Mercurial, often referred to by its CLI command ‘hg’ (the chemical symbol for Mercury), is a free, open-source, distributed version control system. Matt Mackall began developing Mercurial in 2005, for use with the Linux Kernel project, using Python as the primary language, as opposed to C.
Around the same time, Git had started development, and although Git was ultimately chosen for use with the Linux Kernel project, Mercurial still attracted a huge fan base for a number of reasons, not least of which being its focus on simplicity, high performance, scalability, and how it handles both plain text, and binary files. In fact, despite being less popular than Git in open source communities, many well-known companies have opted to use Mercurial, such as Mozilla, W3C, Facebook, and OpenOffice.
As Mercurial is a distributed version control system, each developer has a local clone of the entire project repository history, negating the need for a server, or network access in order to create commits. This makes it easy to collaborate with developers while keeping the default branch clean and secure.
Keeping history safe and secure is obviously one of the main focal points of Mercurial as it does not allow you to rewrite repository histories, instead using
hg rollback will only undo the last commit. Comparatively, in Git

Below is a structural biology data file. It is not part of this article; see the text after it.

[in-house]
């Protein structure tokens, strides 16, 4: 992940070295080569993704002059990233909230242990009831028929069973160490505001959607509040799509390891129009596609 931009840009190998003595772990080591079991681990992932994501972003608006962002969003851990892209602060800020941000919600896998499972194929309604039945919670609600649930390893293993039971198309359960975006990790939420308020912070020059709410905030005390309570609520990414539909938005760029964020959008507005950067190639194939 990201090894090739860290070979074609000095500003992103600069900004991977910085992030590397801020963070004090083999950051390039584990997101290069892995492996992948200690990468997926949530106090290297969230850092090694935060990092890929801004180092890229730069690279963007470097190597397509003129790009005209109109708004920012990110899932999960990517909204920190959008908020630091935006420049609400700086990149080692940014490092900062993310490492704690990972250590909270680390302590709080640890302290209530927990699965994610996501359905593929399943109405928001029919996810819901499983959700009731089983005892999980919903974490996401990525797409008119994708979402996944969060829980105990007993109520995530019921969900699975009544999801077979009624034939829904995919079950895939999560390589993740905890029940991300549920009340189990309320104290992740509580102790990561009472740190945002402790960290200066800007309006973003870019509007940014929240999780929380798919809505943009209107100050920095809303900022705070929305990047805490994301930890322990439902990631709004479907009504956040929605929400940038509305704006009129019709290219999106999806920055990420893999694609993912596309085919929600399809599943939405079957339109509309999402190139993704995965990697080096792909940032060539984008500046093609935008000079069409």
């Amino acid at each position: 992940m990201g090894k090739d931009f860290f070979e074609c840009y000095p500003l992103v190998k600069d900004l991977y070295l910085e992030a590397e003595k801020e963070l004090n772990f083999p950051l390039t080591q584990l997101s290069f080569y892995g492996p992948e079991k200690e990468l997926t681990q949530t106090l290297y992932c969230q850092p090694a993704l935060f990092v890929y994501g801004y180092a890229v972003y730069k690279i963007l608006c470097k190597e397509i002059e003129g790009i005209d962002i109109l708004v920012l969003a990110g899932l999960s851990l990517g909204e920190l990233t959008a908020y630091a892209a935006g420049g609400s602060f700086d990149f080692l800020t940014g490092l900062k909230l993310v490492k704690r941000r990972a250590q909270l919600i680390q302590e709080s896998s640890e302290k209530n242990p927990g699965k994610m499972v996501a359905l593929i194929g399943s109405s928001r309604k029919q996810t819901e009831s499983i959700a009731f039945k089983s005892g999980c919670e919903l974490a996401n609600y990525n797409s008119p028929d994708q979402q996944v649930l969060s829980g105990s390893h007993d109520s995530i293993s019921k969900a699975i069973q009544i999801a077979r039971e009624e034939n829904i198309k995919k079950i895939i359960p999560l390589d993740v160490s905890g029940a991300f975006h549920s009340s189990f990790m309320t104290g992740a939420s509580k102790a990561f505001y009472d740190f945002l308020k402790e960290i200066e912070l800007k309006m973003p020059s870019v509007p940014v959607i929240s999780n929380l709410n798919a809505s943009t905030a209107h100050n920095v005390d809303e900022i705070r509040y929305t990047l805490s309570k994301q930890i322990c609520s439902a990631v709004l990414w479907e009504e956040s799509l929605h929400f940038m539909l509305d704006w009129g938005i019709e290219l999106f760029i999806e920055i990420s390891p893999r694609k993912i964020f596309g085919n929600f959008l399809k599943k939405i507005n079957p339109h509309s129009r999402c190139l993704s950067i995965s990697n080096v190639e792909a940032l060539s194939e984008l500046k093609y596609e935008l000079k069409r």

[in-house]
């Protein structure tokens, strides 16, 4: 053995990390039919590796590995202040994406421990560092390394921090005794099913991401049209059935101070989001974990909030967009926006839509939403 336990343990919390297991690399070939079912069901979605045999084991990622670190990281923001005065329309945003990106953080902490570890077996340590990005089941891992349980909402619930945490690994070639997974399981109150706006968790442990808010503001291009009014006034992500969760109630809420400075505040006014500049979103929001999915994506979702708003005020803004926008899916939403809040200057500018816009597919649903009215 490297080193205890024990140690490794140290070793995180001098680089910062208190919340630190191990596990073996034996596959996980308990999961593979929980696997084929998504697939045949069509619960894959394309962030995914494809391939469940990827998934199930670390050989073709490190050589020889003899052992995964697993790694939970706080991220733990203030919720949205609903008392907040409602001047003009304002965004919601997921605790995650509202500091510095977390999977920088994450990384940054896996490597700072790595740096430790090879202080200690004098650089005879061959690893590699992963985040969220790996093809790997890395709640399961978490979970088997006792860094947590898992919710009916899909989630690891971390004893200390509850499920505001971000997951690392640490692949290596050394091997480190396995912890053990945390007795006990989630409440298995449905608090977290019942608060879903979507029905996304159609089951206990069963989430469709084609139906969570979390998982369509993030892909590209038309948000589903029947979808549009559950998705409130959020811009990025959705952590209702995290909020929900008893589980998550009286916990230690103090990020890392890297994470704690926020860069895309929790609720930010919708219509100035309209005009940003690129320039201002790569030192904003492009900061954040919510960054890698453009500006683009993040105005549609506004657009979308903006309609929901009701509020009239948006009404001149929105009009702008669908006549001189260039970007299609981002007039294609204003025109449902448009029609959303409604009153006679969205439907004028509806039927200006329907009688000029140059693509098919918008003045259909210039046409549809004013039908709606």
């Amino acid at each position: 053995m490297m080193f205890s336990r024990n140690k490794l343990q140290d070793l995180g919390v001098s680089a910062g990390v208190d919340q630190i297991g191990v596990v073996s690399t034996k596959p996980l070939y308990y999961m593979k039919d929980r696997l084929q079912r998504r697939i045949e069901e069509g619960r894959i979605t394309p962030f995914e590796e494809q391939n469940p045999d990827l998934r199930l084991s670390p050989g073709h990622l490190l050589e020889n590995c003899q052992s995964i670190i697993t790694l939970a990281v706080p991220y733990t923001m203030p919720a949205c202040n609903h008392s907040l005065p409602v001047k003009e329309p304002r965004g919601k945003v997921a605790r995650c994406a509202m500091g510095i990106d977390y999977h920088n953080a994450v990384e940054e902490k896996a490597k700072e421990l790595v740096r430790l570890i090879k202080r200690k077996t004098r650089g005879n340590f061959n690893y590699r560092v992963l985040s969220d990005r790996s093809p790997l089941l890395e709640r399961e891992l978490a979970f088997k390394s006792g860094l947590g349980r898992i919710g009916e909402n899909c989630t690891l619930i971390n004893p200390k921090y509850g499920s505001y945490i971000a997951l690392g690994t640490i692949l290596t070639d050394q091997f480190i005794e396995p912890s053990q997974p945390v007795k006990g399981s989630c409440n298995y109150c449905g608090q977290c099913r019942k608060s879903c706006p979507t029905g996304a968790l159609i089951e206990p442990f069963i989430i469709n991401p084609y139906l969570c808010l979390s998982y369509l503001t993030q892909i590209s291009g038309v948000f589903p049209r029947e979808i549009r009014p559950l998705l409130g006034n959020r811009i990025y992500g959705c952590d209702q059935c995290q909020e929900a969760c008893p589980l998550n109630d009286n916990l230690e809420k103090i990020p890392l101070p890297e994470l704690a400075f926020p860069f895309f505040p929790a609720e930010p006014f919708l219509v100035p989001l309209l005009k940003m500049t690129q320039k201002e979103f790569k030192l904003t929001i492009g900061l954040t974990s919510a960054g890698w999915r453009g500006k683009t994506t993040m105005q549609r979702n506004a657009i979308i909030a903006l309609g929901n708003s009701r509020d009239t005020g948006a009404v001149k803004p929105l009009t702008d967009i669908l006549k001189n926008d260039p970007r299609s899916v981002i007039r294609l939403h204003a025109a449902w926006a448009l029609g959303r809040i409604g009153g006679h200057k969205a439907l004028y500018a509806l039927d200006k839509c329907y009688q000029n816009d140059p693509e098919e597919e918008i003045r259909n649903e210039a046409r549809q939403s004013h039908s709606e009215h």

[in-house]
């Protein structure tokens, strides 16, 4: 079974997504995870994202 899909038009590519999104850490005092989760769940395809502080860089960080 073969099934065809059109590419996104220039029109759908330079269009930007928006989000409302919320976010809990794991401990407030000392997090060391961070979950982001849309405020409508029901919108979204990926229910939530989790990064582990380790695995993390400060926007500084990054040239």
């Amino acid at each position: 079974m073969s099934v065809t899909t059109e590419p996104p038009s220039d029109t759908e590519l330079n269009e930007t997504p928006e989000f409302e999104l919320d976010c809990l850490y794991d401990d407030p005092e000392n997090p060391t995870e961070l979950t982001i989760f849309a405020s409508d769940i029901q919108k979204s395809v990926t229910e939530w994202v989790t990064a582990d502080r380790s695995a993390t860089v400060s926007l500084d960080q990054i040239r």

git rebase -interactive allows you to throw caution to the wind, making history a lot less written in stone.
Although on the surface this might appear to make Git a more promising option, having such destructive commands at the core makes it easy for reckless users to make mistakes, and can result in the loss of data. Of course, there are extensions to allow this functionality in Mercurial, but choosing to keep destructive commands out of the core safeguards the code.
Mercurial is also designed with usability and smoothness in mind, making it comparatively simpler to pick up than Git. In terms of commands and features, Mercurial has been noted to more closely resemble the widely used centralized version control system, Subversion. This, in turn, can make it easier for those already familiar with SVN to pick up.
In short, Mercurial bridges the divide between SVN and Git, in a simple, intuitive, and well-documented system. It is designed to keep code histories safe, secure, and free from reckless loss.